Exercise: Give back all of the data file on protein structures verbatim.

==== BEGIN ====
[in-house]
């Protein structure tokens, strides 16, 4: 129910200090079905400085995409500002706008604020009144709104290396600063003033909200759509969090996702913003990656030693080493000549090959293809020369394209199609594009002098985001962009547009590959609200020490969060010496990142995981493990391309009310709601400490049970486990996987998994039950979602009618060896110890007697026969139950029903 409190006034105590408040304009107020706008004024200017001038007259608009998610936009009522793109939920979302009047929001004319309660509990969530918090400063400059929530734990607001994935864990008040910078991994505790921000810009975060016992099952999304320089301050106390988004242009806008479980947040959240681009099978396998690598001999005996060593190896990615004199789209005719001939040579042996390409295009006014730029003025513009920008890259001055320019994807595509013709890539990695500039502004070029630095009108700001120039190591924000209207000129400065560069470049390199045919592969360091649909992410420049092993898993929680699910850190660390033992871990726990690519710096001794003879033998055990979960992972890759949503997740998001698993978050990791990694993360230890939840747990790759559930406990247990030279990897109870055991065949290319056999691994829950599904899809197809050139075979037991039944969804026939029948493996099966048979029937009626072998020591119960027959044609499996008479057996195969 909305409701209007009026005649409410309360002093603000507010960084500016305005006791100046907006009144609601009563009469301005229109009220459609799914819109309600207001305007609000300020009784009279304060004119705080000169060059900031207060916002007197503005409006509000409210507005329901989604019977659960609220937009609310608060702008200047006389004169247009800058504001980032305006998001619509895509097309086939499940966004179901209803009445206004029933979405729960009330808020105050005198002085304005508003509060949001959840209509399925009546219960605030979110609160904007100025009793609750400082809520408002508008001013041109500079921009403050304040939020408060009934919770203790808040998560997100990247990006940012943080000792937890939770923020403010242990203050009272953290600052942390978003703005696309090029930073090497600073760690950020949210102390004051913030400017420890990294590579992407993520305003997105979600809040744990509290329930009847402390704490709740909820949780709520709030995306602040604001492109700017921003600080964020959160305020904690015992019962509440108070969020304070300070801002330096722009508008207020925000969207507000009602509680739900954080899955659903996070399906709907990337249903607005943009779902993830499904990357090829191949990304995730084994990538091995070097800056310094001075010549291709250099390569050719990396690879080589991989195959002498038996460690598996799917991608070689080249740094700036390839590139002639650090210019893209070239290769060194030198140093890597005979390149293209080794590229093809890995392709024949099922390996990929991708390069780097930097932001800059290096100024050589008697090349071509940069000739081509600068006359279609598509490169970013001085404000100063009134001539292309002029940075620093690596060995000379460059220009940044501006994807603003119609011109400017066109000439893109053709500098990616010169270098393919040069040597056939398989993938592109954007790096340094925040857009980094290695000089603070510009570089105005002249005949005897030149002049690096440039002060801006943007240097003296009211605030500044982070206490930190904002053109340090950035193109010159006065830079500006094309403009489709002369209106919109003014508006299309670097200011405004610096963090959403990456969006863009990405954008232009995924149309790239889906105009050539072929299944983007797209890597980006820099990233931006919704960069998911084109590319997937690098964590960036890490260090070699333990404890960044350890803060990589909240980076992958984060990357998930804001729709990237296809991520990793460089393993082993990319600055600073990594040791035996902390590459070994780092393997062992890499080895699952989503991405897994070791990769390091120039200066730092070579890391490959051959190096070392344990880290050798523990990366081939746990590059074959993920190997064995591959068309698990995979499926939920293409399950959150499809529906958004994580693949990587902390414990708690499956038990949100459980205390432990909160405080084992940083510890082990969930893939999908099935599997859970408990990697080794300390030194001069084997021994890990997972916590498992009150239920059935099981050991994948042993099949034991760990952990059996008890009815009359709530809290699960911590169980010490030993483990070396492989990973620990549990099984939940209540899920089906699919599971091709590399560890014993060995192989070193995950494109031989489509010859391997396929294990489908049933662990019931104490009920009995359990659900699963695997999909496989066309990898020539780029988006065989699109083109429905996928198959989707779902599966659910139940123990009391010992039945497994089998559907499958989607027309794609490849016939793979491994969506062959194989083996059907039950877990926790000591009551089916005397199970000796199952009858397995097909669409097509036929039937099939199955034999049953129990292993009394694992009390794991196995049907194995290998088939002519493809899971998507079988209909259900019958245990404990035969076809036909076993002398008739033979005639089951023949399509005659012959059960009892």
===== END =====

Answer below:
[in-house]
């Protein structure tokens, strides 16, 4: 129910200090079905400085995409500002706008604020009144709104290396600063003033909200759509969090996702913003990656030693080493000549090959293809020369394209199609594009002098985001962009547009590959609200020490969060010496990142995981493990391309009310709601400490049970486990996987998994039950979602009618060896110890007697026969139950029903 409190006034105590408040304009107020706008004024200017001038007259608009998610936009009522793109939920979302009047929001004319309660509990969530918090400063400059929530734990607001994935864990008040910078991994505790921000810009975060016992099952999304320089301050106390988004242009806008479980947040959240681009099978396998690598001999005996060593190896990615004199789209005719001939040579042996390409295009006014730029003025513009920008890259001055320019994807595509013709890539990695500039502004070029630095009108700001120039190591924000209207000129400065560069470049390199045919592969360091649909992410420049092993898993929680699910850190660390033992871990726990690519710096001794003879033998055990979960992972890759949503997740998001698993978050990791990694993360230890939840747990790759559930406990247990030279990897109870055991065949290319056999691994829950599904899809197809050139075979037991039944969804026939029948493996099966048979029937009626072998020591119960027959044609499996008479057996195969 909305409701209007009026005649409410309360002093603000507010960084500016305005006791100046907006009144609601009563009469301005229109009220459609799914819109309600207001305007609000300020009784009279304060004119705080000169060059900031207060916002007197503005409006509000409210507005329901989604019977659960609220937009609310608060702008200047006389004169247009800058504001980032305006998001619509895509097309086939499940966004179901209803009445206004029933979405729960009330808020105050005198002085304005508003509060949001959840209509399925009546219960605030979110609160904007100025009793609750400082809520408002508008001013041109500079921009403050304040939020408060009934919770203790808040998560997100990247990006940012943080000792937890939770923020403010242990203050009272953290600052942390978003703005696309090029930073090497600073760690950020949210102390004051913030400017420890990294590579992407993520305003997105979600809040744990509290329930009847402390704490709740909820949780709520709030995306602040604001492109700017921003600080964020959160305020904690015992019962509440108070969020304070300070801002330096722009508008207020925000969207507000009602509680739900954080899955659903996070399906709907990337249903607005943009779902993830499904990357090829191949990304995730084994990538091995070097800056310094001075010549291709250099390569050719990396690879080589991989195959002498038996460690598996799917991608070689080249740094700036390839590139002639650090210019893209070239290769060194030198140093890597005979390149293209080794590229093809890995392709024949099922390996990929991708390069780097930097932001800059290096100024050589008697090349071509940069000739081509600068006359279609598509490169970013001085404000100063009134001539292309002029940075620093690596060995000379460059220009940044501006994807603003119609011109400017066109000439893109053709500098990616010169270098393919040069040597056939398989993938592109954007790096340094925040857009980094290695000089603070510009570089105005002249005949005897030149002049690096440039002060801006943007240097003296009211605030500044982070206490930190904002053109340090950035193109010159006065830079500006094309403009489709002369209106919109003014508006299309670097200011405004610096963090959403990456969006863009990405954008232009995924149309790239889906105009050539072929299944983007797209890597980006820099990233931006919704960069998911084109590319997937690098964590960036890490260090070699333990404890960044350890803060990589909240980076992958984060990357998930804001729709990237296809991520990793460089393993082993990319600055600073990594040791035996902390590459070994780092393997062992890499080895699952989503991405897994070791990769390091120039200066730092070579890391490959051959190096070392344990880290050798523990990366081939746990590059074959993920190997064995591959068309698990995979499926939920293409399950959150499809529906958004994580693949990587902390414990708690499956038990949100459980205390432990909160405080084992940083510890082990969930893939999908099935599997859970408990990697080794300390030194001069084997021994890990997972916590498992009150239920059935099981050991994948042993099949034991760990952990059996008890009815009359709530809290699960911590169980010490030993483990070396492989990973620990549990099984939940209540899920089906699919599971091709590399560890014993060995192989070193995950494109031989489509010859391997396929294990489908049933662990019931104490009920009995359990659900699963695997999909496989066309990898020539780029988006065989699109083109429905996928198959989707779902599966659910139940123990009391010992039945497994089998559907499958989607027309794609490849016939793979491994969506062959194989083996059907039950877990926790000591009551089916005397199970000796199952009858397995097909669409097509036929039937099939199955034999049953129990292993009394694992009390794991196995049907194995290998088939002519493809899971998507079988209909259900019958245990404990035969076809036909076993002398008739033979005639089951023949399509005659012959059960009892």